Sunday, 16 October 2016

ART SUNDAY - CAMILLE PISSARRO

“It is during our darkest moments that we must focus to see the light.” - Aristotle Onassis

For Art Sunday today, Jacob Abraham Camille Pissarro (1830 – 1903), one of the foremost French impressionist painters of the 19th century. He was born on July 10th, in the Danish West Indies, the third son of a Jewish French merchant of originally Portuguese descent. When Camille was 12 years old, his parents sent him away to a school in Passy, near Paris. The young Pissarro showed an early talent for drawing, and he began to visit the collections of the Louvre.


At age 17 he returned to St. Thomas, where his father expected him to enter the family business. Young Camille, however, was more interested in sketching and painting and ran away to Venezuela. He returned to St. Thomas in August 1854 and after convincing his parents that he wanted to become an artist, he moved to Paris in 1855. Pissarro arrived in time to see the contemporary art on display at Paris’s Universal Exposition, where he was strongly attracted to the paintings of Camille Corot. He began to attend private classes at the École des Beaux-Arts in 1856, and in 1861 he registered as a copyist at the Louvre.


He also attended the Académie Suisse, a “free studio,” where he met future Impressionists Claude Monet, Paul Cézanne, and Armand Guillaumin. Through Monet, he also met Pierre-Auguste Renoir and Alfred Sisley. Pissarro painted rural and urban French life, particularly landscapes in and around Pontoise, as well as scenes from Montmartre. His mature work displays an empathy for peasants and labourers, and sometimes evidence of his radical political leanings. He was a mentor to Paul Cézanne and Paul Gauguin and his example inspired many younger artists, including Californian Impressionist Lucy Bacon.


Pissarro’s influence on his fellow Impressionists is probably still underestimated; not only did he offer substantial contributions to Impressionist theory, but he also managed to remain on friendly, mutually respectful terms with such difficult personalities as Degas, Cézanne and Gauguin. Pissarro exhibited at all eight of the Impressionist exhibitions. Moreover, whereas Monet was the most prolific and emblematic practitioner of the Impressionist style, Pissarro was nonetheless a primary developer of Impressionist technique.


Whilst in Upper Norwood, Pissarro was introduced to Paul Durand-Ruel, the art dealer who overstocked a large amount of oil paintings for sale, who bought two of his ‘London’ paintings. Durand-Ruel subsequently became the most important art dealer of the new school of French Impressionism. Pissarro died in Paris on 13th November 1903 and was buried in Père Lachaise Cemetery. During his lifetime, Camille Pissarro sold few of his canvas paintings. By 2005, however, some of his works were selling in the range of U.S. $2 to 4 million.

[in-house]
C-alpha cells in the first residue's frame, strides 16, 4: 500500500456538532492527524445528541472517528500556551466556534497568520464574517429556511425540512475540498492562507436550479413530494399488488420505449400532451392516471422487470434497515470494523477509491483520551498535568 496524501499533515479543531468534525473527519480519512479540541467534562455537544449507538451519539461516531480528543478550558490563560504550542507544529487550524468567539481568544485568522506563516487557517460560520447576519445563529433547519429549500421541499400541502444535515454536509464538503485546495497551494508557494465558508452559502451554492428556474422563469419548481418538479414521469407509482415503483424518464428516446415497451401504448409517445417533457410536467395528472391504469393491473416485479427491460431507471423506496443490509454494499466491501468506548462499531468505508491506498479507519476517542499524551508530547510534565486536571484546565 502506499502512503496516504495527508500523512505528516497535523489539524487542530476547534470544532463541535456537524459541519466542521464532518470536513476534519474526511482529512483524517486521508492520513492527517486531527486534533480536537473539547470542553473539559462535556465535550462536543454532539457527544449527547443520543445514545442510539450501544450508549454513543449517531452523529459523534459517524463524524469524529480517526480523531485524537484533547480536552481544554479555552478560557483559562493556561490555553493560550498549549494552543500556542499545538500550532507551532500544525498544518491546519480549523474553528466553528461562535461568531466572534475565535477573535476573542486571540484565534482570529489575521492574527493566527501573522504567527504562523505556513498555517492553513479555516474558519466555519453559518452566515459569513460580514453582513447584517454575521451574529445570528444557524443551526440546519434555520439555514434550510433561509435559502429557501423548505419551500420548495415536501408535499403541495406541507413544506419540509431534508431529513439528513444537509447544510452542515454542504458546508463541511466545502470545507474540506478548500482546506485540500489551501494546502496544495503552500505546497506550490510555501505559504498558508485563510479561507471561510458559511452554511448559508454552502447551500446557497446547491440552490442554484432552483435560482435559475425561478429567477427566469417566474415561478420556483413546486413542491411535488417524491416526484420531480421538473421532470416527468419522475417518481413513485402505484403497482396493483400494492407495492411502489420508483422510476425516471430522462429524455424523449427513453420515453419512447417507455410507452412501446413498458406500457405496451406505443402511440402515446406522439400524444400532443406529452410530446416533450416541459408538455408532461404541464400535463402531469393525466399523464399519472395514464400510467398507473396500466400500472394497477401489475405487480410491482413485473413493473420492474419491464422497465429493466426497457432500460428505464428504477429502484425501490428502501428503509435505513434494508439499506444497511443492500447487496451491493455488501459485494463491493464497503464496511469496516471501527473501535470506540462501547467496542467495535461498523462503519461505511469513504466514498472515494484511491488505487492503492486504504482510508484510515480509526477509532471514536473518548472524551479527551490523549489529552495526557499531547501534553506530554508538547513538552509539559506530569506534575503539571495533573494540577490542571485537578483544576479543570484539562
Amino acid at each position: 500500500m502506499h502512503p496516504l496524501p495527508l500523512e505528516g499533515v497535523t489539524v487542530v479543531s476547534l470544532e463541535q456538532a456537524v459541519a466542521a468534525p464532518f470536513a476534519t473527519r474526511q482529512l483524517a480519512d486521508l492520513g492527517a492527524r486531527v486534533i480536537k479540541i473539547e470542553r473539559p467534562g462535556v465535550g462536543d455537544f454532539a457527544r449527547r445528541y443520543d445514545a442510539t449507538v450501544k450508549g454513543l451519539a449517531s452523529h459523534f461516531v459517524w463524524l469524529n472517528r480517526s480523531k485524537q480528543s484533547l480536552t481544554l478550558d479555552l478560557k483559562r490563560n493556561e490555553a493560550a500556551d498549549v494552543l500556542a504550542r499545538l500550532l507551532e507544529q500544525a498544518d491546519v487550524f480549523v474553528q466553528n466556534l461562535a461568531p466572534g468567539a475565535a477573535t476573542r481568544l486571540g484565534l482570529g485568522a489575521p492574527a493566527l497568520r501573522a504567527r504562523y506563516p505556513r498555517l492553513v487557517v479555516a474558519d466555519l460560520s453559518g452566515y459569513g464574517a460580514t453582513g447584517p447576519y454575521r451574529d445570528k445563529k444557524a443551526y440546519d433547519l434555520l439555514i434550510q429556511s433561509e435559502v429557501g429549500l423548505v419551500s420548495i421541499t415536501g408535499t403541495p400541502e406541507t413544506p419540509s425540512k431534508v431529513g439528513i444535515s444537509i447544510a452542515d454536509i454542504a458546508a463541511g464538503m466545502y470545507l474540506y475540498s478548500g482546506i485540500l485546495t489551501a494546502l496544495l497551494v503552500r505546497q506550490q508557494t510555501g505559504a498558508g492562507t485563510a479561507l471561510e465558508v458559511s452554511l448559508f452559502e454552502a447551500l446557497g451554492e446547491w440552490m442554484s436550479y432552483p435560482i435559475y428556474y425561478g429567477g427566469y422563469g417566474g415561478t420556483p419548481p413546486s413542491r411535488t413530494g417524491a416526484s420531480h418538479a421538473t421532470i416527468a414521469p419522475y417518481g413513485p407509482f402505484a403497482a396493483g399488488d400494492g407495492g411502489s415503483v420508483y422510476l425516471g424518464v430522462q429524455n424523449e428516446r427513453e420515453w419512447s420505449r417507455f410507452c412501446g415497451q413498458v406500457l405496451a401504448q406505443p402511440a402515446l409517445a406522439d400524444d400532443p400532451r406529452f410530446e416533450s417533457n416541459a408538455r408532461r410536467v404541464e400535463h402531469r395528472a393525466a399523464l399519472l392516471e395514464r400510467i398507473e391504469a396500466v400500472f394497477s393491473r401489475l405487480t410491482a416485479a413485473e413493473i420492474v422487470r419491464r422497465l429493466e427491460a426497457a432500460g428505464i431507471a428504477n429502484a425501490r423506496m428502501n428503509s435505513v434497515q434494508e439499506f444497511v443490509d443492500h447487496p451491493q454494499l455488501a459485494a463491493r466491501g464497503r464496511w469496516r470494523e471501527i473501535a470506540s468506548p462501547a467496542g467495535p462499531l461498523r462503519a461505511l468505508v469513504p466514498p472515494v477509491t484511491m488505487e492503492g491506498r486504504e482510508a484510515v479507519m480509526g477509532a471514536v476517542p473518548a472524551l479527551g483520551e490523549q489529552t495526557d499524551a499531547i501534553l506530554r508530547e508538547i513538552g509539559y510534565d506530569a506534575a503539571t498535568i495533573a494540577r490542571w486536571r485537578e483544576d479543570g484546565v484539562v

Here is his “L'Avant-port de Dieppe, après-midi, temps lumineux” of 1902. In the first years of the twentieth century, Pissarro took to painting urban landscapes in carefully selected series. The current work derives from one such series, depicting a view of the harbour at Dieppe. Pissarro returned to the town of Dieppe on the Normandy coast in the summer of 1902, where he had already painted several depictions of the church of Saint-Jacques the year before. This time he rented a room on the second floor of the Hôtel du Commerce, which looked out onto the fish market. From his room he could see the port and the inner harbour, and he painted several pictures of these views, of which the present work is a brilliant and sun-drenched example.


The weather that summer was splendid, and Pissarro, who was very enthusiastic about his surroundings, encouraged his son Lucien to join him there: “I have a first-rate motif, indeed I have several. It is really a pity that you can’t come to Dieppe this year, but perhaps you will be able to escape for a little while.” After passing through several prominent French collections, “L'Avant-port de Dieppe, après-midi, temps lumineux” was sold in an auction at Hôtel Drouot in 1938 and has been in the same family since that sale. This was then sold in 2012 in New York by Sotheby’s for 1,538,500 USD.

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